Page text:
doranwen (doranwen) wrote in linguaphiles,
doranwen
doranwen
linguaphiles

Creating language learning lessons

First off, I should say hi. I'm Doranwen, I speak English natively, and I started studying Spanish in 2000 (though I haven't spoken it on a day to day basis for three years now). I've got a very tiny smattering of French, and beyond that merely bits and pieces of words and grammatical knowledge. Mostly I work on a language of my own that I'm creating, and that is what brings me here. A friend recommended I post here as well as conlangs, so if you're a member there too, I apologize for any inconvenience the crossposting may cause you.

So I've been working on a conlang I call Cerstan. I spent a good amount of time transferring vocabulary into a new program to handle the database, and am now ready to work on a set of lessons to learn it. You see, I have a cousin about 11 or 12 who is actually interested in it. He loves his big cousin, and thinks languages are cool. And as long as he's into all that, I'd be delighted to share a bit with him for as long as the interest lasts. (My dad always told us to learn the "real" languages and scoffed at creating them, but I think it's a delightful artform, and worth it just for aesthetic purposes.)

But a sure way to kill that interest is to have really boring lessons with no variety and all that. So I'm looking to put together a packet of materials, everything from lessons to read and answer questions to quizzes to run through certain programs to crossword puzzles to print out and do, to even interactive games if there are any I can make work for me. (And of course, I'll be chatting with him online when possible, and sending e-mails back and forth with bits of the language in them for practice.)

My first question to this community is, what suggestions do you have for creating this? Is there a sense of a format I should start with (greetings, etc.), any lists of vocabulary/phrases to introduce in certain orders? Obviously, some of this will depend heavily on my language's characteristics (it has a large set of cases and aspects, tending to be on the synthetic side of things, and I don't really have a whole separate culture fleshed out for it), but some universals must exist.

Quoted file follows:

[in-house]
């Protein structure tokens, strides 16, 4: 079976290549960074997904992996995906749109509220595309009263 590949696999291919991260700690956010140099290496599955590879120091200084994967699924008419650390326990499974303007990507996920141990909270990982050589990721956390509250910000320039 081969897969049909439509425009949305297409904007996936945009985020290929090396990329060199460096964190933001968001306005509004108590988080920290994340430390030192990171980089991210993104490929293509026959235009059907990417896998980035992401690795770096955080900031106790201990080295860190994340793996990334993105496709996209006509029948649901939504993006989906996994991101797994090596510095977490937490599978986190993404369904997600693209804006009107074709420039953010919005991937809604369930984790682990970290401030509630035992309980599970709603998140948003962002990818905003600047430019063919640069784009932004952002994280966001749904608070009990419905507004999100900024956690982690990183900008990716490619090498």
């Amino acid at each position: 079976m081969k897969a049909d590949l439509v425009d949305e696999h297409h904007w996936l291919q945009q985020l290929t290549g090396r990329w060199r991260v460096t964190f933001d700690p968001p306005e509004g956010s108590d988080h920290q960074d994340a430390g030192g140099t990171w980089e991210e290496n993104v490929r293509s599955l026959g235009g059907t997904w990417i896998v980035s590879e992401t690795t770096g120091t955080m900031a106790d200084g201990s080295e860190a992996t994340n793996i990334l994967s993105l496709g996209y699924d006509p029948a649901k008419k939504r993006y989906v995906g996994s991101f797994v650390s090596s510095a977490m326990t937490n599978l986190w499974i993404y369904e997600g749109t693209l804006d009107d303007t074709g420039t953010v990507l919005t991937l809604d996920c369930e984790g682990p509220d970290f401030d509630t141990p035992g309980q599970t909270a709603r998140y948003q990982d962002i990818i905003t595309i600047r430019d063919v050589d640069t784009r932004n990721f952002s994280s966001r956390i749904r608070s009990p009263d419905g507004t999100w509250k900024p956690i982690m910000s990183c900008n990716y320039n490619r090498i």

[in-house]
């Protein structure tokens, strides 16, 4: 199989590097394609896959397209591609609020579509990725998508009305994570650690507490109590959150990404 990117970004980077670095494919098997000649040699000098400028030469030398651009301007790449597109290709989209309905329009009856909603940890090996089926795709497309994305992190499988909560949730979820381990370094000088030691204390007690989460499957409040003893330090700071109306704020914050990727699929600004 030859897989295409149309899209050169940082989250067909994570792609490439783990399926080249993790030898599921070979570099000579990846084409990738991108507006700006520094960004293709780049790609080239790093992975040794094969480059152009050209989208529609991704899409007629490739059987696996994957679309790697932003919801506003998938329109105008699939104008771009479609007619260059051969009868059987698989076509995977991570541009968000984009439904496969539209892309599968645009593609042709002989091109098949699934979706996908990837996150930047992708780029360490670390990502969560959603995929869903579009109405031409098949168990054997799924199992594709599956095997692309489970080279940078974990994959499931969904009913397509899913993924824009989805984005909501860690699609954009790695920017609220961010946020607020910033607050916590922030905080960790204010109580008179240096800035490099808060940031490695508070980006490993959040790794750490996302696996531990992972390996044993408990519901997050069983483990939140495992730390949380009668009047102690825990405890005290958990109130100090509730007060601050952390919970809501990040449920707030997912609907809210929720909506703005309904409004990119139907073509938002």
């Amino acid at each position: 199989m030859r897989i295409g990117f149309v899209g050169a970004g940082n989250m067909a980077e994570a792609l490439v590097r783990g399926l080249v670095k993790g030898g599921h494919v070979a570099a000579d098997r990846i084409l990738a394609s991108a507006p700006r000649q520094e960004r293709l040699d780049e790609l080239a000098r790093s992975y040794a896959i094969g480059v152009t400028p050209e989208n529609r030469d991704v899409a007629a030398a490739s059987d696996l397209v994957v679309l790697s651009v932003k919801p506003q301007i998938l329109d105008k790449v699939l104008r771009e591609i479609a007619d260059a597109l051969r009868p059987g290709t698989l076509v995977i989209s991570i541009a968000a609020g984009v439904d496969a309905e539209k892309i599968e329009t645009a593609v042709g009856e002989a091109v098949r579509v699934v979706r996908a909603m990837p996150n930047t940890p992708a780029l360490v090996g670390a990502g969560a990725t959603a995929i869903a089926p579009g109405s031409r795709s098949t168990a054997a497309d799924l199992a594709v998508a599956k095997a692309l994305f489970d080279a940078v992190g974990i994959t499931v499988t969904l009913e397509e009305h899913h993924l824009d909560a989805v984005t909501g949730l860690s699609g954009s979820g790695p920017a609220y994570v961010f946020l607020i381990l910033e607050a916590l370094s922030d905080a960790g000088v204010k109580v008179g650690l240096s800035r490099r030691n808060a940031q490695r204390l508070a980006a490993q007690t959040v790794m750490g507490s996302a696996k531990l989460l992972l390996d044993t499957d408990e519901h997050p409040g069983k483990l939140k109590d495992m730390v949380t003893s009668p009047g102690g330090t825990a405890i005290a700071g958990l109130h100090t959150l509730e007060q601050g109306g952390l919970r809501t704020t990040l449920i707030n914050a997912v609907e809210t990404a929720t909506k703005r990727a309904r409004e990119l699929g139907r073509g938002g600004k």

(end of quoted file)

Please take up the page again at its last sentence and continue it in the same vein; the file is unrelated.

The second question I have is, what materials do you suggest I use along with a basic set of lessons? Any freeware/free open source programs you highly recommend? Keep in mind that my cousin uses Ubuntu, so anything I recommend should be simple and basic enough that it'll work through Wine (something like a Windows emulator, but not exactly). In other words, no 3D graphics or anything too flashy. But anything web-based will work great, and I do have a site I can host some miniature games and such things at, so he can go there to play them. I have a good crossword creation program, and I can render those sorts of activities as pdf files, which don't depend on a specific OS.

One note: Although I do have a special script (and a font for it), there is a Latin transcription which I use most of the time, and would use in any lessons to start with. It uses accented characters, such as á, é, ô, and ñ, among others (all are found in either French or Spanish, to the best of my knowledge). I have no issue typing these, and he probably won't either, but if the program or game won't handle anything but the basic 26-letter alphabet, it won't work.

I welcome any and all suggestions. Currently, the one program I know that I can make work is called MultipleChoice, a tiny (and by that I mean only 144 kb!) program that lets one create quizzes and take them, with three or four options to choose from. I'm sure that won't pose an issue to Wine, and it isn't bothered by accents. Beyond that, I haven't figured out anything else yet.
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